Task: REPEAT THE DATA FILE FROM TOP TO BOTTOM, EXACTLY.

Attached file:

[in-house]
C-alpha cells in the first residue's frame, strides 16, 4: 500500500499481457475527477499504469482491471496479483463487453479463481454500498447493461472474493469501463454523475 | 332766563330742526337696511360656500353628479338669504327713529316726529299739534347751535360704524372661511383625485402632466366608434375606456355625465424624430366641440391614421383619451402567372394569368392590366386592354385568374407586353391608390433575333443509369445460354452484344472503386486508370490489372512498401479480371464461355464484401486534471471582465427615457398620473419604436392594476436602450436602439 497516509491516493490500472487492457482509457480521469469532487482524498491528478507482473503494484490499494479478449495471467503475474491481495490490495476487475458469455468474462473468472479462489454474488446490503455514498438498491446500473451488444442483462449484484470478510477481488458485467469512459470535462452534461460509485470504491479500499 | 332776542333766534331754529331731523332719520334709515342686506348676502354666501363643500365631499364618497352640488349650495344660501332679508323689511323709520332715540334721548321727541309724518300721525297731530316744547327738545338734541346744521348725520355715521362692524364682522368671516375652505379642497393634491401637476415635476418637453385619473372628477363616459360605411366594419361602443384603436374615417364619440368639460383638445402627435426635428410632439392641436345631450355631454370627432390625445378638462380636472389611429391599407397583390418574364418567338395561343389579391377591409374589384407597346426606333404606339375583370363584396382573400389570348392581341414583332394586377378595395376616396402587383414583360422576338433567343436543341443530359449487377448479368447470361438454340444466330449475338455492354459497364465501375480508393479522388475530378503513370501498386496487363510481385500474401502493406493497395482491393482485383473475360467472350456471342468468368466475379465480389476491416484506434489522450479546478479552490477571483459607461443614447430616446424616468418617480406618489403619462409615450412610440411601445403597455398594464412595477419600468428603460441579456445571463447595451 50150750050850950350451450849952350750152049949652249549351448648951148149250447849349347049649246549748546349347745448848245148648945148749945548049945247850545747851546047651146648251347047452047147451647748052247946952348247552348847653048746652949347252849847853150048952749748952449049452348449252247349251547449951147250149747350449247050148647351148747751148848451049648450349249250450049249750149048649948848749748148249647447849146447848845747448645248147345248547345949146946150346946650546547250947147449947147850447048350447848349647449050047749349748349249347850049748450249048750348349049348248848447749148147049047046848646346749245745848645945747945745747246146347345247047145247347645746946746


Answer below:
[in-house]
C-alpha cells in the first residue's frame, strides 16, 4: 500500500499481457475527477499504469482491471496479483463487453479463481454500498447493461472474493469501463454523475 | 332766563330742526337696511360656500353628479338669504327713529316726529299739534347751535360704524372661511383625485402632466366608434375606456355625465424624430366641440391614421383619451402567372394569368392590366386592354385568374407586353391608390433575333443509369445460354452484344472503386486508370490489372512498401479480371464461355464484401486534471471582465427615457398620473419604436392594476436602450436602439 497516509491516493490500472487492457482509457480521469469532487482524498491528478507482473503494484490499494479478449495471467503475474491481495490490495476487475458469455468474462473468472479462489454474488446490503455514498438498491446500473451488444442483462449484484470478510477481488458485467469512459470535462452534461460509485470504491479500499 | 332776542333766534331754529331731523332719520334709515342686506348676502354666501363643500365631499364618497352640488349650495344660501332679508323689511323709520332715540334721548321727541309724518300721525297731530316744547327738545338734541346744521348725520355715521362692524364682522368671516375652505379642497393634491401637476415635476418637453385619473372628477363616459360605411366594419361602443384603436374615417364619440368639460383638445402627435426635428410632439392641436345631450355631454370627432390625445378638462380636472389611429391599407397583390418574364418567338395561343389579391377591409374589384407597346426606333404606339375583370363584396382573400389570348392581341414583332394586377378595395376616396402587383414583360422576338433567343436543341443530359449487377448479368447470361438454340444466330449475338455492354459497364465501375480508393479522388475530378503513370501498386496487363510481385500474401502493406493497395482491393482485383473475360467472350456471342468468368466475379465480389476491416484506434489522450479546478479552490477571483459607461443614447430616446424616468418617480406618489403619462409615450412610440411601445403597455398594464412595477419600468428603460441579456445571463447595451 50150750050850950350451450849952350750152049949652249549351448648951148149250447849349347049649246549748546349347745448848245148648945148749945548049945247850545747851546047651146648251347047452047147451647748052247946952348247552348847653048746652949347252849847853150048952749748952449049452348449252247349251547449951147250149747350449247050148647351148747751148848451049648450349249250450049249750149048649948848749748148249647447849146447848845747448645248147345248547345949146946150346946650546547250947147449947147850447048350447848349647449050047749349748349249347850049748450249048750348349049348248848447749148147049047046848646346749245745848645945747945745747246146347345247047145247347645746946746